- Dark: can be dark brown or black and a flavor profile dominated by the roast. These deeper tasting notes often result in a bolder body without any acidity.
For the best taste, many coffees will need to be consumed within a couple of days after the roast date, whereas others retain their quality for longer periods.
The flavors that you can extract depend entirely on the porous nature of the beans and the way they react to water. Unfortunately, even the most skilled barista cannot accurately determine these flavors!
You can also consider a coffee subscription box that is sent to you each month that is filled with the freshest roasted coffee from all over the world.
2. Get the Right Water Quality and Temperature
A big factor that determines the overall flavor profile of your favorite roast is how much water is agitating the coffee bean. Coffee to water ratios can impact the strength and flavor of your coffee. In general, the SCAA recommends the ideal coffee to water ratio be between 1:15 – 1:18 (coffee:water), or 1 part coffee to 15 parts water.
In addition, your water temperature will play a huge role in determining the flavor of your coffee.
For example, if you pour at a lower temperature (around 185 degrees) you will be extracting less of the bean’s natural flavor notes over a set time period, ending up with usually a sour salty tasting coffee.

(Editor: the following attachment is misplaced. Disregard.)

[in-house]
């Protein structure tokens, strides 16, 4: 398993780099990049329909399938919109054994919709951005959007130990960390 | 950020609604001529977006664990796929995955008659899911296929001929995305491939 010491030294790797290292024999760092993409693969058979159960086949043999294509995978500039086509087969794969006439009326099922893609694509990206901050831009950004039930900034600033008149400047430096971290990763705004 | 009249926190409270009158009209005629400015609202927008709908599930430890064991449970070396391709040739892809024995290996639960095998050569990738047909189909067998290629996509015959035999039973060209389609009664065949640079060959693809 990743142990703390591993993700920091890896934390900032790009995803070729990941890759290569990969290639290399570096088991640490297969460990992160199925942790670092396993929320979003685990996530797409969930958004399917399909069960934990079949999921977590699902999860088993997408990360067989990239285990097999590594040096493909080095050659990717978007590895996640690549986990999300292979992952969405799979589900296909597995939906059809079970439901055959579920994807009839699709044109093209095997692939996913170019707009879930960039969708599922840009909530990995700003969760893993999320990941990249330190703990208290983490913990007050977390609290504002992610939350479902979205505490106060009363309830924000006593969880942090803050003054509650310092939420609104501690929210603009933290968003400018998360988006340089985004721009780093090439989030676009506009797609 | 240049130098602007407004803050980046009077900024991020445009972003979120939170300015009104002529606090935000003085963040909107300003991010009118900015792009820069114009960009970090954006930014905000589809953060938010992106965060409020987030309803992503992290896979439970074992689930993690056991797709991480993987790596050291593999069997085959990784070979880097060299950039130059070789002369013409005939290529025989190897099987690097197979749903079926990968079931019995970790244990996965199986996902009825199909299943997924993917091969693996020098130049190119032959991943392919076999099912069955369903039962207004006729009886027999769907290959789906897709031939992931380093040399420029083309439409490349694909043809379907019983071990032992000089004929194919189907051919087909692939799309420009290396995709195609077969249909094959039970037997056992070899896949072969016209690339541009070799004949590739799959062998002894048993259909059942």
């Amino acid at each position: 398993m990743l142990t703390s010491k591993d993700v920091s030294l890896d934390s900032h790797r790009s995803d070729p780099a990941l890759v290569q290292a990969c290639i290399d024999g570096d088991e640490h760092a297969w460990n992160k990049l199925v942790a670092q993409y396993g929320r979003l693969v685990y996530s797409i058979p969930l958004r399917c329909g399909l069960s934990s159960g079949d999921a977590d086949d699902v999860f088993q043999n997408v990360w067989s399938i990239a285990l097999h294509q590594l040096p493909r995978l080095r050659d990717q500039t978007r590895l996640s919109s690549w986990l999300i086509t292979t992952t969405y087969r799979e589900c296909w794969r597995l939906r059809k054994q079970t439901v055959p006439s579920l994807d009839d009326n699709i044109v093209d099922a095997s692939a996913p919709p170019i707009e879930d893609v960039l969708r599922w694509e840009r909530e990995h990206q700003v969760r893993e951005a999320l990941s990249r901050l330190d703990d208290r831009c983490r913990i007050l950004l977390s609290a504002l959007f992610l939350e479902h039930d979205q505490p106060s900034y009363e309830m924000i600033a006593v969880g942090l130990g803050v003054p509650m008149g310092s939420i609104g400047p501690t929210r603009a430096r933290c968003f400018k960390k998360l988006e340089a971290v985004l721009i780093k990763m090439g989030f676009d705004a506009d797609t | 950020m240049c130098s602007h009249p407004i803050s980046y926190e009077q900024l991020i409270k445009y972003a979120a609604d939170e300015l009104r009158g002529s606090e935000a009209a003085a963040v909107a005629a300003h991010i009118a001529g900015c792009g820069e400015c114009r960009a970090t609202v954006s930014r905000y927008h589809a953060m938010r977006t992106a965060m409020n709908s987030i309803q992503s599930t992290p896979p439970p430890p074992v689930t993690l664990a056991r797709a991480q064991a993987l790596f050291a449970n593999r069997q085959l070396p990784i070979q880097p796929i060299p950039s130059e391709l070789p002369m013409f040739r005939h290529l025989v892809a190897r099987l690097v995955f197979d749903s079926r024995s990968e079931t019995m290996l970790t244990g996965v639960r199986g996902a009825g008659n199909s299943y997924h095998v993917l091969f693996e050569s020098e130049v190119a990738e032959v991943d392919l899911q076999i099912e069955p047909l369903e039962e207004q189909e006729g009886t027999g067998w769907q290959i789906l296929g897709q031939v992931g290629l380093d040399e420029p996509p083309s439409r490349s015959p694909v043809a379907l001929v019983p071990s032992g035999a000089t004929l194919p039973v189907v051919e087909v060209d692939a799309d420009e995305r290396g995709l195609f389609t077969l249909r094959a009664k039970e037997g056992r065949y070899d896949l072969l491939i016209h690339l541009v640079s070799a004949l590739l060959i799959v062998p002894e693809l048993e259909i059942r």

If you pour at a higher temperature of around 205 degrees (SCAA’s recommended temperature for a Golden Cup) you will have better extraction of the coffee’s compounds via the process of hydrolysis and produce a more balanced flavorful cup.
Water quality is also crucial to making the best cup of coffee. This is because the flavor and overall quality of tap water change depending on the location.
Some of this water will have fewer minerals than others which is what will lead to a better-tasting cup of joe.
- Some types of tap water will be tasteless whereas other types may have a sharper taste. To prevent this problem, you should look into using filtered water from a Brita.
- You also need to avoid re-boiling water that has come out on the other side of the heating process – despite how easy it is to leave already-boiled water in a kettle.
You also need to wait around thirty seconds after the water has boiled to begin pouring it over your coffee. It’s best to try and keep your water’s pH range at 7.